Honoring BU’s Brightest Stars
Four alumni receive University’s top award this weekend
Like many nonprofits, New Delhi–based Love & Care grew from modest beginnings, this one in a village schoolroom just outside the capital. The space functioned as an outpatient health center for the villagers, who were mostly poor and illiterate.
A quarter century later, the nongovernmental organization employs a staff of 48 and offers programs in health care, education, community development, and youth and female empowerment in more than 80 New Delhi slums.
“We have reached out to about 30 million people in the past 25 years,” says Love & Care trustee Parul Vadehra (COM’03), whose father-in-law founded the charity in 1986. “It’s a number to be proud of.”
Vadehra is one of four alums who will be honored this weekend with Alumni Awards, the highest award Boston University bestows on its graduates. Distinguished Alumni Awards will be presented to Roger Dorf (ENG’70), retired vice president of Cisco Systems; Christine Hunter (CAS’80, MED’80), a U.S. Navy rear admiral and deputy director of TRICARE Management Activity, which coordinates health care for military beneficiaries around the world; and Howard Koh (SPH’95), assistant secretary for health in the U.S. Department of Health and Human Services. (Read an interview with Howard Koh here.) Vadehra will receive the Young Alumni Award.
Dorf retired from Cisco Systems in 2009. He was appointed vice president in December 2007, when the company acquired Navini Networks, where he had been president and CEO. Previously, he was CEO of Celite Systems. Dorf has also held senior management positions at IBM, AT&T, Nortel Network, and Synch Research. He is chair of the board of AirWalk Communications and is a member of the College of Engineering Dean’s Advisory Council.
Hunter, who completed her residency in internal medicine and fellowship in hematology/oncology at Naval Medical Center San Diego, was director of medical services there from 1995 to 1998. She was executive assistant to the U.S. Surgeon General until 2000, when she assumed command of Naval Hospital Bremerton in Washington state. She later became chief of staff of the Navy’s Bureau of Medicine and Surgery. She has been TRICARE deputy director since 2009.
As assistant secretary for health, Koh is the senior public health advisor to the secretary, Kathleen Sebelius. Before that, he was the Harvey V. Fineberg Professor of the Practice of Public Health, associate dean for public health practice, and director of the division of public health practice at the Harvard School of Public Health. As Massachusetts commissioner of public health from 1997 to 2003, he led the commonwealth’s department of public health, which included a range of health services, four hospitals, and a staff of more than 3,000.
The 64th annual BU Alumni Awards ceremony and luncheon, part of Alumni Weekend, will take place on Saturday, October 30, at noon in the George Sherman Union Metcalf Ballroom.
After graduating from BU, Vadehra worked in public relations in Boston and in her native New Delhi. In 2007, she joined her husband’s family business, Vadehra Art Gallery, which promotes modern and contemporary Indian art.
“When my father-in-law started the gallery in 1987, modern and contemporary Indian art was literally nonexistent,” says Vadehra, who handles public relations. “In the past, it was religious paintings that have done well, bronzes and antiquities, but there really wasn’t a market for modern art.”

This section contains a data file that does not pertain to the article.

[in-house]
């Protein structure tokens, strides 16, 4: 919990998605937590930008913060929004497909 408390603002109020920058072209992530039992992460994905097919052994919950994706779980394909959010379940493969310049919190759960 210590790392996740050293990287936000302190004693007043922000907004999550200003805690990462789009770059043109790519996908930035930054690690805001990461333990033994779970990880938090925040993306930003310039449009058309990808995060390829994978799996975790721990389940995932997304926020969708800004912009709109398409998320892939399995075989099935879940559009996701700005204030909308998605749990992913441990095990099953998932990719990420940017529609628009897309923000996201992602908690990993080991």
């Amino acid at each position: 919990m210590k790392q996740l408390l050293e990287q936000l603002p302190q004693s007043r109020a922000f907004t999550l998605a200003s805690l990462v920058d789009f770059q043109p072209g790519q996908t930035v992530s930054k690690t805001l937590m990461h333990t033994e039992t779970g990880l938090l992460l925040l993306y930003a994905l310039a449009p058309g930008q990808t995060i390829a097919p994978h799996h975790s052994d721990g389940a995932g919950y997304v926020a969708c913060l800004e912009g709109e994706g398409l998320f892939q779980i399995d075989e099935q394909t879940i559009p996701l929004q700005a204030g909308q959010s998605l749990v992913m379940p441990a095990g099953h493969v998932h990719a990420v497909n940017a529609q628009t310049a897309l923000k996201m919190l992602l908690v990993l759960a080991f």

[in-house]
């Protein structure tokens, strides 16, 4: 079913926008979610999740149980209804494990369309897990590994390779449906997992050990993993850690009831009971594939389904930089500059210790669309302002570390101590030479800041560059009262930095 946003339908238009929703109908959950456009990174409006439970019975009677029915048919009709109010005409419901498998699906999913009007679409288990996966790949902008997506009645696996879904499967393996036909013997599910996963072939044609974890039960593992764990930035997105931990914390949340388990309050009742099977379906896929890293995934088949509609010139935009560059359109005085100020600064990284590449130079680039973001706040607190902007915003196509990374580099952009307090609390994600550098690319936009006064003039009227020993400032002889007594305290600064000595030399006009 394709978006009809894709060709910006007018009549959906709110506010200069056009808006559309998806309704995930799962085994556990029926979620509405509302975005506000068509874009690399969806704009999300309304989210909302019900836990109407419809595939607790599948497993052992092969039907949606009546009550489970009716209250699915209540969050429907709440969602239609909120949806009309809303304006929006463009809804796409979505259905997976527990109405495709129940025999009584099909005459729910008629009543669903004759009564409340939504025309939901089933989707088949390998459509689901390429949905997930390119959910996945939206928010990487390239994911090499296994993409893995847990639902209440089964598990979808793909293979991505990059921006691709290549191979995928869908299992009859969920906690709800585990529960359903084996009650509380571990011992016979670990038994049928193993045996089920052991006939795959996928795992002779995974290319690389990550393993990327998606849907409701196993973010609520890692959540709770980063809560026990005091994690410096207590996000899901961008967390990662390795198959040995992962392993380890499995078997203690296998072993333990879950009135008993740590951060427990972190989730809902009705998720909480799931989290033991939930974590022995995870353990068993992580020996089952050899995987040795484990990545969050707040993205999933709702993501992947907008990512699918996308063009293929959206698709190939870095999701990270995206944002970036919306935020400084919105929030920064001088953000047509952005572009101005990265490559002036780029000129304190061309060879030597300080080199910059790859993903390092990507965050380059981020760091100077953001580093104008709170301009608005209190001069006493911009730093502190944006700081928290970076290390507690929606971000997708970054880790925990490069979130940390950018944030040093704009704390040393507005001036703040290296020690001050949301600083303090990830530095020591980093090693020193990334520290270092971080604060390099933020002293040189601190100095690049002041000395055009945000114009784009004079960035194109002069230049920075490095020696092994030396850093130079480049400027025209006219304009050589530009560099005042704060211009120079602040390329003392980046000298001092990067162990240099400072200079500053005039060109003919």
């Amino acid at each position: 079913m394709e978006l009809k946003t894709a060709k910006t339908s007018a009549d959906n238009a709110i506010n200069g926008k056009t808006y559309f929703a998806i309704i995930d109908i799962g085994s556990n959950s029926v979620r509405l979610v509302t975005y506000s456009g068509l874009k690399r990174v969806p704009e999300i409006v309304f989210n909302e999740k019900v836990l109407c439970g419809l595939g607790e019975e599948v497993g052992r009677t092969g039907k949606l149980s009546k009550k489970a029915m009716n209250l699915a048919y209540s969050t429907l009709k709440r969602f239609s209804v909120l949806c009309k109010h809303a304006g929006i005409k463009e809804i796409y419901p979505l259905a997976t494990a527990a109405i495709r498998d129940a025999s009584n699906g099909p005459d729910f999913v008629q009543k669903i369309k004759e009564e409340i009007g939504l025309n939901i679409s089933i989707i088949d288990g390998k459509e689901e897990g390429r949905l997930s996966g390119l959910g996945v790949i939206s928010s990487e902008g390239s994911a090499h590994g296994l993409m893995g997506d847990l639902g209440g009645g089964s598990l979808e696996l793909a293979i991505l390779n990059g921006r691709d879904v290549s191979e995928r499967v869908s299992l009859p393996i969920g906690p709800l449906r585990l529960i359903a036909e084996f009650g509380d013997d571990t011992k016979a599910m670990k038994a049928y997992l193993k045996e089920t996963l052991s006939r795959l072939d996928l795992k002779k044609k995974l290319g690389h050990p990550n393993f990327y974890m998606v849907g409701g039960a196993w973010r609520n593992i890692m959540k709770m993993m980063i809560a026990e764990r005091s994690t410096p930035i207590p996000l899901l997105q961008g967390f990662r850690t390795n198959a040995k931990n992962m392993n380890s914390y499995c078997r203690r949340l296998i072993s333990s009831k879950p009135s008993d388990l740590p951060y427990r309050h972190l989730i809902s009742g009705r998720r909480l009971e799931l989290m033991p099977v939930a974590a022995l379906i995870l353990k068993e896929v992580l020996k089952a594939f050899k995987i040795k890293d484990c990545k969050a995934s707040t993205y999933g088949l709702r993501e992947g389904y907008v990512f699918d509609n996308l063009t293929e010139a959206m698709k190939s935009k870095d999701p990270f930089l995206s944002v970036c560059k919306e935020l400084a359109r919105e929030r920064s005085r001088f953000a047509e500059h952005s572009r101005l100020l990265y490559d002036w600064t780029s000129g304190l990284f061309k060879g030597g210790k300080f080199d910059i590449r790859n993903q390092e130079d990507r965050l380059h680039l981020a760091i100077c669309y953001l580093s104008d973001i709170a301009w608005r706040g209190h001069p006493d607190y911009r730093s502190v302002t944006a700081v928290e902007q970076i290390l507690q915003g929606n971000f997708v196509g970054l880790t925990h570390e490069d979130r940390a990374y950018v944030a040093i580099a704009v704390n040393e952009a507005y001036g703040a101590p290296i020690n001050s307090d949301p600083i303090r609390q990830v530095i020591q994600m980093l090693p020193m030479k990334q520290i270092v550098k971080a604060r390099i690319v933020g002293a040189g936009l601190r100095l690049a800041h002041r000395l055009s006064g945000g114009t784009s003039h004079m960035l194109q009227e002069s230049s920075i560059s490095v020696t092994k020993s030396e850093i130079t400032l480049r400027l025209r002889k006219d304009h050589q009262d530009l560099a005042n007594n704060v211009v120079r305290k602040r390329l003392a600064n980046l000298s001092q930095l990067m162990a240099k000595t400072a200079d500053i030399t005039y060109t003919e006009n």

India saw a boom in the art market in the mid to late ’90s, she says. Now, the number of collectors and institutions that promote public understanding and appreciation of art is on the rise. (Vadehra volunteers for one of those organizations, the nonprofit Foundation for Indian Contemporary Art.) The family now has four galleries in New Delhi and one in London. “I feel we need 1,000 more art galleries in Delhi,” Vadehra says.
About the same time, she began volunteering for Love & Care, taking on fundraising and publicity duties. The charity offers family counseling and youth programs, and its health centers provide immunizations to children and prenatal care to pregnant women. Its vocational programs train adults in sewing, candle-making, and beautician and other skills, enabling them to increase their income, and its educational centers offer programs to students.
“A lot of these slums have a large migratory population,” says Vadehra. “So a lot of times, when children come into these areas, they are not able to get into public schools immediately. For that gap year, we help them stay up-to-date with classes until they get into the school system when admissions start again. After they get in, they come to us for support and help with homework.” The NGO also helps dropouts get back on track.
And sometimes, the organization simply offers fun. For BU’s inaugural Global Day of Service last April, Vadehra organized a free carnival for underprivileged children enrolled in Love & Care’s academic support program. The kids enjoyed rides, games, and a performance by the band Cyanide.
Vadehra says the work “makes you feel like you’re making a difference in someone’s life. A lot of times, these families would send the children out to beg to make some money. They would be doing manual labor, such as cleaning staff or labor-intensive odd jobs. More than anything else, that’s just the cycle. The parents have been doing it, the grandparents have been doing it, and now the children would be doing it. The point is to break that cycle.”
Cynthia K. Buccini can be reached at email@example.com.+ Comments